07/19/2010 11:30 pm ET | Updated May 25, 2011

A Riddle: Who Saves Lives But Is Not a Doctor?

I had the pleasure and honor this week to meet David Protess*, the founder and project director of the Medill Innocence Project, in which undergraduate journalism students at Northwestern University investigate miscarriages of justice. The Project gives priority to murder cases that result in the death penalty or sentences of life without parole. Any lawyer who represents defendants in such cases can tell you how draining, frustrating and emotional those cases are when convinced of the innocence of their client. Imagine the joy and hope for the convicted and counsel when along comes a group of fresh-faced, energetic college kids eager to help in the battle.

Professor Protess founded the Project in 1999. It has been incredibly successful, and its work was credited with the death penalty moratorium granted in Illinois. It is difficult for any of us to imagine what it must be like to be convicted, though innocent, and possibly face the death penalty, and then to learn that there are those outside of the system who care and want to help. For lawyers who assist in freeing an innocent person, there is no greater moment. The same certainly must be true for these journalism students. They, indeed, are in the business of saving lives.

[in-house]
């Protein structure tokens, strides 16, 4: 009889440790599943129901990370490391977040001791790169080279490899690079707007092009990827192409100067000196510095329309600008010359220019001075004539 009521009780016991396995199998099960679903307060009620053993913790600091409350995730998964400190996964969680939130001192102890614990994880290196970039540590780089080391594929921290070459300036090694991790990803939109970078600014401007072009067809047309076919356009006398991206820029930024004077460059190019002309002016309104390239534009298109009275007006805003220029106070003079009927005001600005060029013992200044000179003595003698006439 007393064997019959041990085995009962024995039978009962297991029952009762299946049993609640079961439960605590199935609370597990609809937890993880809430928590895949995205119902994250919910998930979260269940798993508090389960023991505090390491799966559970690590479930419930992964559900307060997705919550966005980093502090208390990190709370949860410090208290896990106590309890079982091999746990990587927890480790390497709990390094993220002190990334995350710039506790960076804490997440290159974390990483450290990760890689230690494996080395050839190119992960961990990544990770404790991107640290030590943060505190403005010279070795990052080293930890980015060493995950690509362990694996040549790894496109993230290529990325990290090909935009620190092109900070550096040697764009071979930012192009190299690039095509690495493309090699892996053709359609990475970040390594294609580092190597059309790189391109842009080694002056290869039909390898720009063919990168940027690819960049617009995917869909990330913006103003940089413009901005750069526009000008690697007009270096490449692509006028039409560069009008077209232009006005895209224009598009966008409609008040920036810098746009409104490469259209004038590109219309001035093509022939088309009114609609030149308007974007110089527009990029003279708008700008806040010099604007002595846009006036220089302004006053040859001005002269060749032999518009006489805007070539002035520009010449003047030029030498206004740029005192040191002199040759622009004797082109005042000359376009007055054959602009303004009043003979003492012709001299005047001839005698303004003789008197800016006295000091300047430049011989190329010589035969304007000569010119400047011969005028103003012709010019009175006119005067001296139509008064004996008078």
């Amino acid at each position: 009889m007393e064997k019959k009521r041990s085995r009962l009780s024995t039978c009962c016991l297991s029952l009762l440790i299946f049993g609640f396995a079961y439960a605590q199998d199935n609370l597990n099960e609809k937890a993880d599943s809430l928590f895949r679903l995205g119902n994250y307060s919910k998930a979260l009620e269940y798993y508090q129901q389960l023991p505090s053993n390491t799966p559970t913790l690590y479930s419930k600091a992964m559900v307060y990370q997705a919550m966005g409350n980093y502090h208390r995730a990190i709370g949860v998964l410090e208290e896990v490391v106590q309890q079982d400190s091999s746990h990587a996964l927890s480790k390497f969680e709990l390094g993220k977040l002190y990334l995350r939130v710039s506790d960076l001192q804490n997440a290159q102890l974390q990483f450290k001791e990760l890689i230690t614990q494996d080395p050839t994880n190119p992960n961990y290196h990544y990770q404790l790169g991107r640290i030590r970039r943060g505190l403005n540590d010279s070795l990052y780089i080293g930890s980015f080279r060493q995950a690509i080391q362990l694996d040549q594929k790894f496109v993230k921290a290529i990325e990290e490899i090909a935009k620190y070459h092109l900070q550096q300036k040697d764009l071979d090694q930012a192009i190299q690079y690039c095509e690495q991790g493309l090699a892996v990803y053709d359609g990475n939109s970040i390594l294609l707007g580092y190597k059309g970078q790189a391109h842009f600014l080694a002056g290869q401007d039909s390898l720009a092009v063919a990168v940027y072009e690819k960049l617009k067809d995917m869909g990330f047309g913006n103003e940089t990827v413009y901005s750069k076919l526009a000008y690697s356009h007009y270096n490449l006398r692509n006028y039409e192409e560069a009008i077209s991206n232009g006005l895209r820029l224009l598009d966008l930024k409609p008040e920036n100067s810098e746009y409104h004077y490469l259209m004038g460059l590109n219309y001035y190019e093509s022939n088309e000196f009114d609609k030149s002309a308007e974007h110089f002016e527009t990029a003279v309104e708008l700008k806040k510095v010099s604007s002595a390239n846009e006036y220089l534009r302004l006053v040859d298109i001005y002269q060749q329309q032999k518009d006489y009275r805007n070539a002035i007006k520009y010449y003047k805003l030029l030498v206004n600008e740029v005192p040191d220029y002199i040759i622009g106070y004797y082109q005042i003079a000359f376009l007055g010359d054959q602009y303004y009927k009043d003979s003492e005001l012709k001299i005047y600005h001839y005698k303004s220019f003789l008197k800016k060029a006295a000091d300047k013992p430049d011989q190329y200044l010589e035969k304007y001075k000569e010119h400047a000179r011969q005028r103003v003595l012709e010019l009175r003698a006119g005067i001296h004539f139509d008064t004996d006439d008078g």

Despite the nobility of their goal, their motives have recently been impugned by the prosecutors in the McKinney case by subpoenaing "the grades, grading criteria, class syllabus, expense reports and e-mail messages of the journalism students" Contrasted to that frivolous and insulting attack is their success in aiding the literally last minute stay of the execution of Henry Skinner in Texas. The Medill Project along with the lawyer driven Innocence Projects across the country spawned by Barry Scheck and Peter Neufeld serve an invaluable check on our criminal justice system. The innocent are wrongly convicted -- not often, but once is too many.

*Disclosure-he bought me dinner.